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Keeping hope alive for the seriously ill

Yale Medicine Magazine, 2004 - Spring


As a physician caring for seriously ill AIDS and cancer patients, Jerome E. Groopman, M.D., has learned that doctors need to temper their prognoses with humility, regardless of how bleak the patient’s outlook may appear. “We should not sit like a judge and hand down a death sentence,” he said during a visit to Yale in November. “Never write someone off a priori.”

Delivering the Iris Fischer Lecture, the bestselling author, Harvard Medical School professor and chief of experimental medicine at Boston’s Beth Israel Deaconess Medical Center recounted some of the stories and themes from his recently published book, The Anatomy of Hope: How People Prevail in the Face of Illness. In the context of illness, he said, hope and science are often in conflict. “There’s a tension in how to be truthful to patients and ourselves and not take away hope,” he said. “We have to be careful about slamming the door on hope.”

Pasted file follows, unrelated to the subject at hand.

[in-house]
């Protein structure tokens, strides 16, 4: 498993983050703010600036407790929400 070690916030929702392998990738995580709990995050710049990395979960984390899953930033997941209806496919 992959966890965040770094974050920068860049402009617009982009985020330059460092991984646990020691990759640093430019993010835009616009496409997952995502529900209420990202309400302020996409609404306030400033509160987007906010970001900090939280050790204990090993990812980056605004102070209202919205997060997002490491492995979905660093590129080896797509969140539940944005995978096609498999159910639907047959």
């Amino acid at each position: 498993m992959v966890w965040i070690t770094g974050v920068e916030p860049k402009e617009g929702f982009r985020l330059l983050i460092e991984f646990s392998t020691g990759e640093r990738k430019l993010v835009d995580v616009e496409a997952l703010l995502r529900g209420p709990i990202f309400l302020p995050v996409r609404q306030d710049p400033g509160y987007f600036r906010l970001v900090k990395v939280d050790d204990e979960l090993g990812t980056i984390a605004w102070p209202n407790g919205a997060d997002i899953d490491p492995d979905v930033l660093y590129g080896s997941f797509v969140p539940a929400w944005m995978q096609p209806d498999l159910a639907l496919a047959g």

His patients’ efforts to derive meaning from their illness, he said, offered a lesson about hope. “Hope arrives,” he said, “when you believe you have real choices to make, when you believe the future can be different than the present.”

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